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Agricultural News


Steve Swaffar Outlines Most Critical Soil Health Improvement Principles

Tue, 16 Aug 2022 10:34:39 CDT

Steve Swaffar Outlines Most Critical Soil Health Improvement Principles Associate Farm Editor, Reagan Calk, sat down with Steve Swaffar from the Noble Research Institute as he talked about steps to take to build healthy and resilient soil.

“A healthy soil is one that typically has a very dark color to it, it smells earthy, it has lots of biological activity in it and it is porous,” Swaffar said. “There is lots of air space between the soil particles. Those are the characteristics that also make it resilient, make it infiltrate water down through the soil profile through those air spaces between the soil particles, and that’s also what helps it be resilient to drought because it is not holding more water.”

Resilience comes from healthy soils, Swaffar said, and healthy soils build resilient soils, so it is a circular system.

“There are five soil health principles,” Swaffar said. “They are cover your soil, minimize disturbance, keep a living plant or a living root growing in the soil as much as possible, integrate livestock and adding diversity in plants and animals to the landscape so that you are having more than just one type of plant or more than just one type of livestock out there.”

The other piece of the five soil health principles is context, Swaffar said, which means understanding how those are going to apply on your own farm or ranch. There is not one recipe for the perfect soil health, Swaffar added, so it is important to understand how your soil is going to react when you implement the principles.

Swaffar said analyzing the health of your soil starts with looking down and determining what percent of the soil is bare and not covered with anything.

“You should strive to be 90 percent covered or more, or have less than 10 percent exposed soil,” Swaffar said. “That is pretty difficult at times, particularly like now when we have a drought, we are not able to grow very much, but that is a big one is to keep that soil covered.”

Typically, Swaffar said healthy soil is a dark brown color and will have an earthy-vegetable smell.

“It is not going to smell like metal or manure or some other sulfur- based compound,” Swaffar said. “It is going to smell like the earth.”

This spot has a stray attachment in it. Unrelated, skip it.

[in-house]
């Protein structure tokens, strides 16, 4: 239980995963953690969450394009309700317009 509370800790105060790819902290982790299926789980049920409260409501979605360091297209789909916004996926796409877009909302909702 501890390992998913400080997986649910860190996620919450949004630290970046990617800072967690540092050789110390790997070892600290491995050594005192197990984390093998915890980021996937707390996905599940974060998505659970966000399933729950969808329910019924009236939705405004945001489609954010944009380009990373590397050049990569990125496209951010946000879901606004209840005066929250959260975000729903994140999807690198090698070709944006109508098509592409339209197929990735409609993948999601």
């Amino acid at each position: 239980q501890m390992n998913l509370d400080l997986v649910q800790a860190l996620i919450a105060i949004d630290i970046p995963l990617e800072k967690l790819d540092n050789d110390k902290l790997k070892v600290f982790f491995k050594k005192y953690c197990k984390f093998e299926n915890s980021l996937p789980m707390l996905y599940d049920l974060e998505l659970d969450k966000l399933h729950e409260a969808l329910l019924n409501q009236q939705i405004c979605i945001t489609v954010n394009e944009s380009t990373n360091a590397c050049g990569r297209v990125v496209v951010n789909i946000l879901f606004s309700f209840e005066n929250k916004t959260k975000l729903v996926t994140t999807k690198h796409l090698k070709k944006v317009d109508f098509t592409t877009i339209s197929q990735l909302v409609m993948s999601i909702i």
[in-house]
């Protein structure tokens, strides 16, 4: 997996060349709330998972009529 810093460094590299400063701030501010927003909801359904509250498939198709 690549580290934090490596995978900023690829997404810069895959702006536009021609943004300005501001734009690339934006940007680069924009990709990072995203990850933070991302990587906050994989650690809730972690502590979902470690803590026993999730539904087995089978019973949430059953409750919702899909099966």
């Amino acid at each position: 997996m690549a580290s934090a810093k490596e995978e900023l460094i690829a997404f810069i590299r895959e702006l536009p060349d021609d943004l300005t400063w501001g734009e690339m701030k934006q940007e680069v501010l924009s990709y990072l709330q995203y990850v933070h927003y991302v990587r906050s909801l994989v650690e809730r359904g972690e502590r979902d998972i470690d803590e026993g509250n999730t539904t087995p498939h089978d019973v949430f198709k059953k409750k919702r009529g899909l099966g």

A valuable characteristic of healthy soil is organic matter, Swaffar said, which contains carbon.

“As we add carbon to the system, we build organic matter, and that organic matter is typically that top eight inches of soil,” Swaffar said. “It can be as small as one, but that organic matter is what is putting carbon into the soil.”

For each percentage of organic matter built into the soil, Swaffar said anywhere from 20 and 30 lbs. of nitrogen will be liberated.

“Essentially, the Carbon is giving us free Nitrogen,” Swaffar said. “Free Nitrogen in this day in age is something that everybody wants.”

Swaffar also went into more detail about the benefits running more than one species on a property can provide for pasture health.

“The various forage types really fit well with different types of grazing livestock,” Swaffar said. “A cow is mostly going to focus on grasses, but a sheep for instance will focus on what a lot of people call weeds, but they are forbs, and they are a broader leaf type of pasture plant that we see.”

Goats for example, Swaffar said, can be helpful in controlling woody plant species because they will feed on them. Goats will feed on woody plant species before they eat the grasses and the forbs, Swaffar added.

For those interested in more information to help improve their soil health, Swaffar said the Noble Research Institute is in the process of developing information and products at noble.org, but the NRCS, Oklahoma Conservation Commission and the Oklahoma Association of Conservation Districts are good places to visit as well.


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